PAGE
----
How do YOU tell The buyer that the house they love is in the wrong spot???
FIVE years ago (2007) I had a buyer who fell in love with a beautiful, historic house that was notorious for it's "Issues". The former owner had major problems with the Village when she bought it. Local zoning laws were not so strict when the Village was first being built in the 17th and 18th centuries and there is now a mix of commercial and residential properties on this particular street.
This very beautiful old house was right next to a non-functioning gas station which was torn down and a new bank was being completed in that spot. I was guiding them carefully to buy another house on Elm Street, a street that was quickly becoming a very popular one for new buyers in the village of Southampton...and it was completely residential.
Because there was a bedroom that faced the street in the Elm Street house, the buyers could not get their mind around buying it---it was an exquisite, brand new house that had everything else they could want. it was beautifully detailed and in keeping with all other traditional homes. They ended up not buying that one.
The house they fell in love with was a beauty---originally built in the mid 1800's, it had historical value and can never be altered or torn down--which was perfect for them. They are very much into the idea of protecting the older houses here in the Village, as was the former owner.
The former owner carefully restored the whole house while she owned it, pouring money into it that she probably never should have. The reason I say that is the following issues were unfolding during her ownership:
- During her ownership, there had been a fatal motorcycle accident in front of the house. A lawsuit ensued against Southampton Village and even though it did not involve the home owner, she had allowed the survivors of the person who died in that accident, to erect a "headstone" of sorts right inside the hedgerow in front of the home. It was not too big because it had to be approved by the Southampton Village signage laws...but you could see it clearly.
- The new bank that was under construction was having a terrible time with the Village over the lighting that they wanted in the big parking lot. "Light pollution" was the claim against the bank and they were pressured to lower the light towers and lower the wattage too. They also were required to plant triple hedges on the residential side of the property--These problems went on for 2 years while the owner struggled with the Village Zoning Board of Appeals. They finally finished construction but it very clearly is a bank next door.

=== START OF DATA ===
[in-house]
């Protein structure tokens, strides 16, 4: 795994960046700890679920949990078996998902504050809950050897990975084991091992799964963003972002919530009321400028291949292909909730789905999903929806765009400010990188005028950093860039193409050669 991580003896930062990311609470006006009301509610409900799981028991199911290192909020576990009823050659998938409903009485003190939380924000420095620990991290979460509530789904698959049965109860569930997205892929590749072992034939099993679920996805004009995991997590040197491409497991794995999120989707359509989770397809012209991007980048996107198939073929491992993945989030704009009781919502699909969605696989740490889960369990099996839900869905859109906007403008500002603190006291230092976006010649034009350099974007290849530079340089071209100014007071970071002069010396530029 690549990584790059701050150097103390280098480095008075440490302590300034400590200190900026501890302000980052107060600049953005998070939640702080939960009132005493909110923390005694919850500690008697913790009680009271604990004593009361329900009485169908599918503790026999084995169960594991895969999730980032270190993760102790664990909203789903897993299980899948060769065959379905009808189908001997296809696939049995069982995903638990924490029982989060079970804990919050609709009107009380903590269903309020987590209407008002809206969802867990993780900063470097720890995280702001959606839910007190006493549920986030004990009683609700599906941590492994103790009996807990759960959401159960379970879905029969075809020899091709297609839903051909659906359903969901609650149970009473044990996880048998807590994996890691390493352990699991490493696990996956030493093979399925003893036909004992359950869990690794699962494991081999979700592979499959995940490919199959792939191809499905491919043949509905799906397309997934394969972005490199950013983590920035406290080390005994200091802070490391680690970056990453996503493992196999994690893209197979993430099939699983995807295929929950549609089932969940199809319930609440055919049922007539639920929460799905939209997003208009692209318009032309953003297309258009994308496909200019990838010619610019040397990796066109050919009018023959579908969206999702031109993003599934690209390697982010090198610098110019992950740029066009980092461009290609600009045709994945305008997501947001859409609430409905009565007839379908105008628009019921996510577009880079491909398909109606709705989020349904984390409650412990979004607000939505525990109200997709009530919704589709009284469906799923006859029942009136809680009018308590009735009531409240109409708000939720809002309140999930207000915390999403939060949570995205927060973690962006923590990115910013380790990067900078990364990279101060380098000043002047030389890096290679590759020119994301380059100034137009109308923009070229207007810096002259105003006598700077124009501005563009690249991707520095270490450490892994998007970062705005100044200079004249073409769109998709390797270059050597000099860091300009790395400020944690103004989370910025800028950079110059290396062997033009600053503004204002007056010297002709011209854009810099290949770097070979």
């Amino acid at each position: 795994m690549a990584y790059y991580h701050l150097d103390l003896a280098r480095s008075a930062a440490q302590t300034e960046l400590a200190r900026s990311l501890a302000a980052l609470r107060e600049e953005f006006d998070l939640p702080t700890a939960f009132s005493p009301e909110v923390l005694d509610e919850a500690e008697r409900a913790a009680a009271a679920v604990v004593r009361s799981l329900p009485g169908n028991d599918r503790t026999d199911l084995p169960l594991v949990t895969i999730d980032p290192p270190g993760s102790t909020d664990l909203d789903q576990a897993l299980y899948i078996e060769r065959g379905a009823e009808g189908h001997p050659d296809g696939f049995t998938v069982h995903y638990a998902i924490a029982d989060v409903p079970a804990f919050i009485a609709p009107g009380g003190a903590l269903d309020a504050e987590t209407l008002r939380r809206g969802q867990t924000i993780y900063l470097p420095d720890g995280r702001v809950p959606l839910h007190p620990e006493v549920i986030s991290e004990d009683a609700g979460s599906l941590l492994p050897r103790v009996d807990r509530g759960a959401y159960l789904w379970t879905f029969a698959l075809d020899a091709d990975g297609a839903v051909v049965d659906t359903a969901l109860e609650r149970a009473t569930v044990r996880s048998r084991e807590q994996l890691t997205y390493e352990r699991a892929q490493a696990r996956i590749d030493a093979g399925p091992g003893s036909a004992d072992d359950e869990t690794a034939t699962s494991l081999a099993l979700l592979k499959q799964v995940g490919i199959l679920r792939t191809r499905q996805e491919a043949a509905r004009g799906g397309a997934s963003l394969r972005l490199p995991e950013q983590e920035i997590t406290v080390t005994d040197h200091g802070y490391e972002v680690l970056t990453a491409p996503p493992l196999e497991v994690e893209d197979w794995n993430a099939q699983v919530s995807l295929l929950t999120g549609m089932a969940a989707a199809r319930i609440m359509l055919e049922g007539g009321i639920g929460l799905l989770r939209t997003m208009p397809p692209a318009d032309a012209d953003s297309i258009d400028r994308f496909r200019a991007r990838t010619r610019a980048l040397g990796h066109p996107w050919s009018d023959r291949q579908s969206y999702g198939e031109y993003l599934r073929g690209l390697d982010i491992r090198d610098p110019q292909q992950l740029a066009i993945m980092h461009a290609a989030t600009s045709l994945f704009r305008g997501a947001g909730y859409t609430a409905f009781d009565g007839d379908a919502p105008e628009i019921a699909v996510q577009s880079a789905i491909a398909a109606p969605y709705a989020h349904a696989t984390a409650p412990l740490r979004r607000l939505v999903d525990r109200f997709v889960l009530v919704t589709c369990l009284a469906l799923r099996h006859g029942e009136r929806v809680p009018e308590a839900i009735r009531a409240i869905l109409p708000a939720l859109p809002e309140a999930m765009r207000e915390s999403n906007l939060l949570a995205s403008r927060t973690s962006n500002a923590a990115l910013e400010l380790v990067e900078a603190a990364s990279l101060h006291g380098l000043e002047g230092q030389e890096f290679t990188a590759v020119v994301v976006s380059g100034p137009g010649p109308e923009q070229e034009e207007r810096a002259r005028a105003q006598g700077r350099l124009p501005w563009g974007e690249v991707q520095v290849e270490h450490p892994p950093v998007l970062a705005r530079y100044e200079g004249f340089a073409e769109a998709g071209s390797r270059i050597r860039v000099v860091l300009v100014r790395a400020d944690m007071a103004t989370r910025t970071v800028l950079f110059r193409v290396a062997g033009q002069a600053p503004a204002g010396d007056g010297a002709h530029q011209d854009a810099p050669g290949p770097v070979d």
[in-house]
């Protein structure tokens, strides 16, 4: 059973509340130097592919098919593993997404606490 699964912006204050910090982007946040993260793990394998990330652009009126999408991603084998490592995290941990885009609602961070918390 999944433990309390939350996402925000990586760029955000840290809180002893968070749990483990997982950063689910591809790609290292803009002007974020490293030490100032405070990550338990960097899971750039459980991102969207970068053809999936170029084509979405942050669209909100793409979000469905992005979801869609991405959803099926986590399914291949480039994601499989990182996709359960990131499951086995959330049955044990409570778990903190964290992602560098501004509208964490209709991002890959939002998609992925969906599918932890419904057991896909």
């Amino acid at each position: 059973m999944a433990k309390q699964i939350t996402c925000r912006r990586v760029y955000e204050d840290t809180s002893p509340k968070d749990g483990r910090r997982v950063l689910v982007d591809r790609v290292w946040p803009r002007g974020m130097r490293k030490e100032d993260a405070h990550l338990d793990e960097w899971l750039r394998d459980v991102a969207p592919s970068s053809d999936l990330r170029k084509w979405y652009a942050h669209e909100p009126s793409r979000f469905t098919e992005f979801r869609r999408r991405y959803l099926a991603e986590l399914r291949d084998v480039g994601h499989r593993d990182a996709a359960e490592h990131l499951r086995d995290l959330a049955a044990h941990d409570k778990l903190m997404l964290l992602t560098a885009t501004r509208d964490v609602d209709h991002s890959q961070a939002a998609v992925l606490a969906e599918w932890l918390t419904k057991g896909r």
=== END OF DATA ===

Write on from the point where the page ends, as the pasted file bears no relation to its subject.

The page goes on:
- The house was on the South side(good) of the road but there was another street that runs perpendicular to said road and as it opened onto this road, the traffic coming South, faced the house directly--in other words lots of more light at night!
Even after my suggestions that these were issues they needed to consider, they decided that the house was worth it. They paid a healthy amount for the house and were very excited as they proceeded with the sale. I love to see happy buyers and I left them at the house feeling as though MAYBE I had been wrong about the potential "issues" and went on with my life.
Last month, I got a call from the "new" owner---they need to sell the house because his business had fallen off badly. As I did the recent comps of the property I shuddered at what I now had to tell this homeowner.
Not only did he overpay at the time (it was the top of the market in '07), the "issues," were now a glaring negative to the possibility of re-sale and ultimately needed to be taken into consideration when pricing the property. As I carefully did my research, I got the horrible feeling that I sold them something that they will never get their money out of. It was comping out at almost half of what they paid for it!!!
As I made the call to the homeowner, I made every attempt to keep it positive...as positive as I could. It was not a question as to what it should be priced at---it was a problem and I had to tell him that.
He was not very happy as I explained what had happened to the prices here in Southampton Village; I reminded him that he did buy at the height of the market. We had a brief conversation and then he told me his business was turning around and he would wait---since it was a third home for him he had other options. I was sick to my stomach after that phone call...
WHAT WOULD YOU HAVE DONE IN A CASE LIKE THIS: IF A BUYER WANTS A HOUSE IN A VERY DIFFICULT PLACE WITH MAJOR ISSUES AND DOES NOT WANT TO HEAR YOUR CAUTION??? In my case, I felt that I did everything I was required to do by law, under the circumstances. I was working for the seller at the time. I had a fiduciary responsibility to the seller and at the same time treated the buyer fairly and honestly...IS THERE SOMETHING ELSE I COULD HAVE DONE????
**ALL INFORMATION AND CONTENT IN THIS BLOG IS ORIGINAL TO PAULA I. HATHAWAY. The views expressed herein are my personal views and do not reflect the views of Douglas Elliman Real Estate
Paula I. Hathaway, Senior Broker Associate, Douglas Elliman Real Estate
Southamtpon Village Real Estate Specialist since 1995; Also Specializes in North Sea, Noyac, Water Mill and Bridgehampton, New York
Diamond , Gold and Chairman's Circle Awards; Top Producer since 2005
Click here to see my Hampton's website to see all my listings; please email me or call me for all your real estate needs in Southampton, Bridgehampton and Watermill: http://www.elliman.com/paulahathaway
MY REAL ESTATE SHOWS: